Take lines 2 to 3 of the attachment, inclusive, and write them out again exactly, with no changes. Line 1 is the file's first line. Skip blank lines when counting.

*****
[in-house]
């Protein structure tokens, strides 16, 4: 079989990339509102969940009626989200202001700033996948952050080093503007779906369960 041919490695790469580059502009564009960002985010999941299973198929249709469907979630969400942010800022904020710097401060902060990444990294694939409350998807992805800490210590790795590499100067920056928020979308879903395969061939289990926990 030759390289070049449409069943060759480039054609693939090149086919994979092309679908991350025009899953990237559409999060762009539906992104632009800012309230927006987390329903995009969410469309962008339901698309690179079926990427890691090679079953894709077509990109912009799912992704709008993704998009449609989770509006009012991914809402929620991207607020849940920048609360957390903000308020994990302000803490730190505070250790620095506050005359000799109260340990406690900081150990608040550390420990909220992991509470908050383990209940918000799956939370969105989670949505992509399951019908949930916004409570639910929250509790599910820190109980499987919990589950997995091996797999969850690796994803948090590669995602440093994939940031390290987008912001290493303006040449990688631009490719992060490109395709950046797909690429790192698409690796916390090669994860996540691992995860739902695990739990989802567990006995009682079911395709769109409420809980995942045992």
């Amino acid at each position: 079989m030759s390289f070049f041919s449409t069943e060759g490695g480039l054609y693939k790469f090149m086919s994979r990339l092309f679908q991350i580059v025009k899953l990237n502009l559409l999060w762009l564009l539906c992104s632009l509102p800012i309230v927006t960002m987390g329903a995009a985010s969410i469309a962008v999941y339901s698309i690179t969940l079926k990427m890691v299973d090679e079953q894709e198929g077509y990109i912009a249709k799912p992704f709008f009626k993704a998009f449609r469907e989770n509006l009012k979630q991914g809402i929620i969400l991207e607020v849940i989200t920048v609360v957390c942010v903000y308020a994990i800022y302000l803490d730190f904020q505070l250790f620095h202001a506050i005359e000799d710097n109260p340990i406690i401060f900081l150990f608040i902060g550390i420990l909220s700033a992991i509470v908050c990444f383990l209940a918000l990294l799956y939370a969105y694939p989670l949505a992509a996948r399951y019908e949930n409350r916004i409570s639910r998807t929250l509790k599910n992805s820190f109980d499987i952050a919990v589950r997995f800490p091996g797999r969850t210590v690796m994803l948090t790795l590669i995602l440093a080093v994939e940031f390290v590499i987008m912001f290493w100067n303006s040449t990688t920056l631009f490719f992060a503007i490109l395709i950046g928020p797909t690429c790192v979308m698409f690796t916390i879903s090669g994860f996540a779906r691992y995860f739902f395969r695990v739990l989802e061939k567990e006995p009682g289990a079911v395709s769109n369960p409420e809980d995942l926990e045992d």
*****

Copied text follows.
């Protein structure tokens, strides 16, 4: 079989990339509102969940009626989200202001700033996948952050080093503007779906369960 041919490695790469580059502009564009960002985010999941299973198929249709469907979630969400942010800022904020710097401060902060990444990294694939409350998807992805800490210590790795590499100067920056928020979308879903395969061939289990926990 030759390289070049449409069943060759480039054609693939090149086919994979092309679908991350025009899953990237559409999060762009539906992104632009800012309230927006987390329903995009969410469309962008339901698309690179079926990427890691090679079953894709077509990109912009799912992704709008993704998009449609989770509006009012991914809402929620991207607020849940920048609360957390903000308020994990302000803490730190505070250790620095506050005359000799109260340990406690900081150990608040550390420990909220992991509470908050383990209940918000799956939370969105989670949505992509399951019908949930916004409570639910929250509790599910820190109980499987919990589950997995091996797999969850690796994803948090590669995602440093994939940031390290987008912001290493303006040449990688631009490719992060490109395709950046797909690429790192698409690796916390090669994860996540691992995860739902695990739990989802567990006995009682079911395709769109409420809980995942045992």
């Amino acid at each position: 079989m030759s390289f070049f041919s449409t069943e060759g490695g480039l054609y693939k790469f090149m086919s994979r990339l092309f679908q991350i580059v025009k899953l990237n502009l559409l999060w762009l564009l539906c992104s632009l509102p800012i309230v927006t960002m987390g329903a995009a985010s969410i469309a962008v999941y339901s698309i690179t969940l079926k990427m890691v299973d090679e079953q894709e198929g077509y990109i912009a249709k799912p992704f709008f009626k993704a998009f449609r469907e989770n509006l009012k979630q991914g809402i929620i969400l991207e607020v849940i989200t920048v609360v957390c942010v903000y308020a994990i800022y302000l803490d730190f904020q505070l250790f620095h202001a506050i005359e000799d710097n109260p340990i406690i401060f900081l150990f608040i902060g550390i420990l909220s700033a992991i509470v908050c990444f383990l209940a918000l990294l799956y939370a969105y694939p989670l949505a992509a996948r399951y019908e949930n409350r916004i409570s639910r998807t929250l509790k599910n992805s820190f109980d499987i952050a919990v589950r997995f800490p091996g797999r969850t210590v690796m994803l948090t790795l590669i995602l440093a080093v994939e940031f390290v590499i987008m912001f290493w100067n303006s040449t990688t920056l631009f490719f992060a503007i490109l395709i950046g928020p797909t690429c790192v979308m698409f690796t916390i879903s090669g994860f996540a779906r691992y995860f739902f395969r695990v739990l989802e061939k567990e006995p009682g289990a079911v395709s769109n369960p409420e809980d995942l926990e045992d």